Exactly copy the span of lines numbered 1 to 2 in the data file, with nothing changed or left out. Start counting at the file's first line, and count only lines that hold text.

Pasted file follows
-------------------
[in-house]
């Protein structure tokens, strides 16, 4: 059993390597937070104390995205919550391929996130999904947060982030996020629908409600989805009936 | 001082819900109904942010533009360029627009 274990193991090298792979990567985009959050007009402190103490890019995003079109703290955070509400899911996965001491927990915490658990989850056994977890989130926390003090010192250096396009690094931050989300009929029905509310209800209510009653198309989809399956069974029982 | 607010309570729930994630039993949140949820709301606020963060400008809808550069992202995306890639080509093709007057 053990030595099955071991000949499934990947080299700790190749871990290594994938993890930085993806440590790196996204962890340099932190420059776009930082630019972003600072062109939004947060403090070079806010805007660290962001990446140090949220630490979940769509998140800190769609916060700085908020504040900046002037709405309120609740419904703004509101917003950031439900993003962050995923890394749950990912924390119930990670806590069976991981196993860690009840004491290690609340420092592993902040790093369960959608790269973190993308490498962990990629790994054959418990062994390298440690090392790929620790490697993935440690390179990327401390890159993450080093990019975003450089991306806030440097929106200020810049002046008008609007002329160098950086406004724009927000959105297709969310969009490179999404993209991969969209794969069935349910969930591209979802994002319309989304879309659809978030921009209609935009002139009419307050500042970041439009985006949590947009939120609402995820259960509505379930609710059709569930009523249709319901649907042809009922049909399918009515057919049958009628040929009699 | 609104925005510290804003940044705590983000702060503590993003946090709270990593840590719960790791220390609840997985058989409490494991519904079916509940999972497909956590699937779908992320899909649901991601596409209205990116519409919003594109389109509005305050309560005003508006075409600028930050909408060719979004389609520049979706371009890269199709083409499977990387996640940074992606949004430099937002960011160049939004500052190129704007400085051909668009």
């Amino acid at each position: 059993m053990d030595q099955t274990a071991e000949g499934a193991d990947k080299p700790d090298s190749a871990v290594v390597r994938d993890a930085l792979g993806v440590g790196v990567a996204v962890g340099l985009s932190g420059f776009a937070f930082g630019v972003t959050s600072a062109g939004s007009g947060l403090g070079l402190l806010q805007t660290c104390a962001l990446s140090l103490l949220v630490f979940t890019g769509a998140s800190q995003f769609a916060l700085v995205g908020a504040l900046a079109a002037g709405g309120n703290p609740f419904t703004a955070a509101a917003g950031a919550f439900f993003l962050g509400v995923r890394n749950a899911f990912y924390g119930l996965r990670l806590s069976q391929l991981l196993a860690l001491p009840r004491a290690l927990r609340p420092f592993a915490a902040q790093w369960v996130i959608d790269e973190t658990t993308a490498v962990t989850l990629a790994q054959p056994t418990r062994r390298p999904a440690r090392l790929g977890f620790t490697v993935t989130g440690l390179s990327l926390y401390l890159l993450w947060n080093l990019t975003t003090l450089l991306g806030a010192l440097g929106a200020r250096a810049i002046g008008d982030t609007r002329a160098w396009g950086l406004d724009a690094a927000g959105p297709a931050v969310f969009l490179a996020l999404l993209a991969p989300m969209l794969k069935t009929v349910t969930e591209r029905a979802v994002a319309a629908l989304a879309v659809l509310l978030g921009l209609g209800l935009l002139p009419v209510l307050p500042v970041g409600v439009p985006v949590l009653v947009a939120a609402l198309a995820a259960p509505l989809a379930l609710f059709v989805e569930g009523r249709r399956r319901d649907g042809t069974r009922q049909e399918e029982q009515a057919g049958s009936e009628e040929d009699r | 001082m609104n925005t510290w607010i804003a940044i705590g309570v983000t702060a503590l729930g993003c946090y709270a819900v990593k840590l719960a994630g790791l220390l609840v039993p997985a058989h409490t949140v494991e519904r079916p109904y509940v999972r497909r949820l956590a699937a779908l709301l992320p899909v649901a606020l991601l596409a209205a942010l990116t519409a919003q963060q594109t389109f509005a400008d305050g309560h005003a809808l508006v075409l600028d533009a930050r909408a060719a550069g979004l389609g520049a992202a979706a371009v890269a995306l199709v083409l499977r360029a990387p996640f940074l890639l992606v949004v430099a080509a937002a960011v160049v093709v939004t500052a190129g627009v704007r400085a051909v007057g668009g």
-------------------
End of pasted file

[in-house]
């Protein structure tokens, strides 16, 4: 059993390597937070104390995205919550391929996130999904947060982030996020629908409600989805009936 | 001082819900109904942010533009360029627009 274990193991090298792979990567985009959050007009402190103490890019995003079109703290955070509400899911996965001491927990915490658990989850056994977890989130926390003090010192250096396009690094931050989300009929029905509310209800209510009653198309989809399956069974029982 | 607010309570729930994630039993949140949820709301606020963060400008809808550069992202995306890639080509093709007057 053990030595099955071991000949499934990947080299700790190749871990290594994938993890930085993806440590790196996204962890340099932190420059776009930082630019972003600072062109939004947060403090070079806010805007660290962001990446140090949220630490979940769509998140800190769609916060700085908020504040900046002037709405309120609740419904703004509101917003950031439900993003962050995923890394749950990912924390119930990670806590069976991981196993860690009840004491290690609340420092592993902040790093369960959608790269973190993308490498962990990629790994054959418990062994390298440690090392790929620790490697993935440690390179990327401390890159993450080093990019975003450089991306806030440097929106200020810049002046008008609007002329160098950086406004724009927000959105297709969310969009490179999404993209991969969209794969069935349910969930591209979802994002319309989304879309659809978030921009209609935009002139009419307050500042970041439009985006949590947009939120609402995820259960509505379930609710059709569930009523249709319901649907042809009922049909399918009515057919049958009628040929009699 | 609104925005510290804003940044705590983000702060503590993003946090709270990593840590719960790791220390609840997985058989409490494991519904079916509940999972497909956590699937779908992320899909649901991601596409209205990116519409919003594109389109509005305050309560005003508006075409600028930050909408060719979004389609520049979706371009890269199709083409499977990387996640940074992606949004430099937002960011160049939004500052190129704007400085051909668009």